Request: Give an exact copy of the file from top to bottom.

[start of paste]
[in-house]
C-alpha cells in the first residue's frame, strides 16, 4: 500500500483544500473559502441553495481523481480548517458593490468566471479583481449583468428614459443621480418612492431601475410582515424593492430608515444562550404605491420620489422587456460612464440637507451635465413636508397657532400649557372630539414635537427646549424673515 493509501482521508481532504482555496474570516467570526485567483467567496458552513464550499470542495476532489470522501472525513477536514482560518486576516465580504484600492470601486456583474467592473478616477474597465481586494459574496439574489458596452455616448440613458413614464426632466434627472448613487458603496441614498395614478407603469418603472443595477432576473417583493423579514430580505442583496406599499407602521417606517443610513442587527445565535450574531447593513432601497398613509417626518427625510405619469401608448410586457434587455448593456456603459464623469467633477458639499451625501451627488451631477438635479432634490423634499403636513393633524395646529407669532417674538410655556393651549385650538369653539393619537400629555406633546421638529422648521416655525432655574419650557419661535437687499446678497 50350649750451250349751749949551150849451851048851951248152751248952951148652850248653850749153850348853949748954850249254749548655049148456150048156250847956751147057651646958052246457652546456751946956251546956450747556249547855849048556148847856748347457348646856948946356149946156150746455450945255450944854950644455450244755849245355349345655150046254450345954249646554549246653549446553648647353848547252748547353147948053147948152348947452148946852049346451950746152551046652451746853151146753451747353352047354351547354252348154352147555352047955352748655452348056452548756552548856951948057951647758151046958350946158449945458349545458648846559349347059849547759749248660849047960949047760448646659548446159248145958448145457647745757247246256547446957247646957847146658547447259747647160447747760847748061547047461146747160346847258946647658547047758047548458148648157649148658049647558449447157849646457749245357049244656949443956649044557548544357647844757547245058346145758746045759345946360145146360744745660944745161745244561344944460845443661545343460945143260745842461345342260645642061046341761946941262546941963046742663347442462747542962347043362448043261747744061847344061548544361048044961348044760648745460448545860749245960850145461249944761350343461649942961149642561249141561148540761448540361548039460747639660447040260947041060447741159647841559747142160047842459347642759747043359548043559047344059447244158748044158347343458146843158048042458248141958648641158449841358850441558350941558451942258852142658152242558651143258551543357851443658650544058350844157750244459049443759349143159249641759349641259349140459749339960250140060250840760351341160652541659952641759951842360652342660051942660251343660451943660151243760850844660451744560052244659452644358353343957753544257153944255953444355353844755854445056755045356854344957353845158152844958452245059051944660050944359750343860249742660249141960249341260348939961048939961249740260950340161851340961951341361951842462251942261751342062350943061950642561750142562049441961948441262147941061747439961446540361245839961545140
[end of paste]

[in-house]
C-alpha cells in the first residue's frame, strides 16, 4: 500500500483544500473559502441553495481523481480548517458593490468566471479583481449583468428614459443621480418612492431601475410582515424593492430608515444562550404605491420620489422587456460612464440637507451635465413636508397657532400649557372630539414635537427646549424673515 493509501482521508481532504482555496474570516467570526485567483467567496458552513464550499470542495476532489470522501472525513477536514482560518486576516465580504484600492470601486456583474467592473478616477474597465481586494459574496439574489458596452455616448440613458413614464426632466434627472448613487458603496441614498395614478407603469418603472443595477432576473417583493423579514430580505442583496406599499407602521417606517443610513442587527445565535450574531447593513432601497398613509417626518427625510405619469401608448410586457434587455448593456456603459464623469467633477458639499451625501451627488451631477438635479432634490423634499403636513393633524395646529407669532417674538410655556393651549385650538369653539393619537400629555406633546421638529422648521416655525432655574419650557419661535437687499446678497 50350649750451250349751749949551150849451851048851951248152751248952951148652850248653850749153850348853949748954850249254749548655049148456150048156250847956751147057651646958052246457652546456751946956251546956450747556249547855849048556148847856748347457348646856948946356149946156150746455450945255450944854950644455450244755849245355349345655150046254450345954249646554549246653549446553648647353848547252748547353147948053147948152348947452148946852049346451950746152551046652451746853151146753451747353352047354351547354252348154352147555352047955352748655452348056452548756552548856951948057951647758151046958350946158449945458349545458648846559349347059849547759749248660849047960949047760448646659548446159248145958448145457647745757247246256547446957247646957847146658547447259747647160447747760847748061547047461146747160346847258946647658547047758047548458148648157649148658049647558449447157849646457749245357049244656949443956649044557548544357647844757547245058346145758746045759345946360145146360744745660944745161745244561344944460845443661545343460945143260745842461345342260645642061046341761946941262546941963046742663347442462747542962347043362448043261747744061847344061548544361048044961348044760648745460448545860749245960850145461249944761350343461649942961149642561249141561148540761448540361548039460747639660447040260947041060447741159647841559747142160047842459347642759747043359548043559047344059447244158748044158347343458146843158048042458248141958648641158449841358850441558350941558451942258852142658152242558651143258551543357851443658650544058350844157750244459049443759349143159249641759349641259349140459749339960250140060250840760351341160652541659952641759951842360652342660051942660251343660451943660151243760850844660451744560052244659452644358353343957753544257153944255953444355353844755854445056755045356854344957353845158152844958452245059051944660050944359750343860249742660249141960249341260348939961048939961249740260950340161851340961951341361951842462251942261751342062350943061950642561750142562049441961948441262147941061747439961446540361245839961545140